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    Looks like another confirmed case in Coos County, this time in Randolph. https://www.nh.gov/covid19/ No details, just a number. Hope they got tested quickly without exposing other locals.
    | 64.5% W48: 19/48
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  8. #23
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    Quote Originally Posted by Mike P. View Post
    My point would be that cars at trailheads regardless of where they are from would be needless. Having an in state license plate does not mean they are local? I agree what's in place is clear and reflect common sense. I'm discouraged when Mayors and Governors in towns & states that rely on tourism make blanket policy against people who live close by but out of state. Discouraged that in some cases it's needed also because people are unable to stay out of bars or crowded beaches or off crowded summits. Discouraged that when local Mayors, (GA), make policy to protect their people, the Governor decides to open the beaches so people can travel to them.

    This will continue for some time, I just heard today that one of the more popular NJ beach towns is closing their boardwalk until 7/1. I would expect Cape Cod, the Westerly beaches and others to follow suit. Thinking they picked 7/1 as they hope to save their busy season, however, as we see in South Korea and China, going back too soon can mean a new spike in infected people & a set back. This may be the new normal for quite some time. Vacations may be canceled & certainly the happiest place on earth (not for me but it's their slogan) will not be happy for sometime. At least one pundit has brought up the possibility that there will no NFL season either. Is anyone looking forward to a cruise or a plane trip anytime soon?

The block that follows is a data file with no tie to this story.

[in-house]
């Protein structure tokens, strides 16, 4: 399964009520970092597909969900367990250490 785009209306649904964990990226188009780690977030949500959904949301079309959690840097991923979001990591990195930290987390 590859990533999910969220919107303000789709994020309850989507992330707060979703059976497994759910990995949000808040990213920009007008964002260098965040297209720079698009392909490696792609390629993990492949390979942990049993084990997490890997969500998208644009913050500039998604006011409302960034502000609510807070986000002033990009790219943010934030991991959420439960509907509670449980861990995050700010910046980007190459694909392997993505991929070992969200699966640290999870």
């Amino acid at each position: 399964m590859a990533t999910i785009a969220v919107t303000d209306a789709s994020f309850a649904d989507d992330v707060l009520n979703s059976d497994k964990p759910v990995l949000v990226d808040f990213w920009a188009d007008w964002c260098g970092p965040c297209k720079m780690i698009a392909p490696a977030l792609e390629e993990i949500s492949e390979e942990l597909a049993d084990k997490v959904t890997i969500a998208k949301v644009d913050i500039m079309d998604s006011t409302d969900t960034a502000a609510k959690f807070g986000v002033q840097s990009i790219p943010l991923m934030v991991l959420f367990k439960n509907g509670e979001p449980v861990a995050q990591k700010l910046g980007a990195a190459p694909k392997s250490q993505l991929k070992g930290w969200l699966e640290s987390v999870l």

April's not even a great month for hiking up north any way.
    As I said in another thread, people are incapable of social distancing regardless of what the gov tells them they should and shouldn't do. Until there's a vaccine, staying away from others is the new normal if you want to stay healthy. Of course, economic considerations are relevant as well. Many folks have jobs that require a certain amount of contact and we can't keep the economy suppressed indefinitely. Thus, vaccine is the critical path to getting back to normal.

  9. #24
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    Randolph is a very small town with no real places to gather even if someone wanted to. About the only gathering place is the town hall/library and possibly Lowe's Store . There have been concerns about the early return of summer residents from outside the area and all property owners in town received a request in the mail that anyone considering moving up early should not and anyone doing so would need to do a total 14 day lock down, with zero exceptions. No doubt the year rounders who tend to keep an eye on the summer places in the off season have very good idea or any earlybirds. Many of the summer places are not winterized and may not even have running water yet.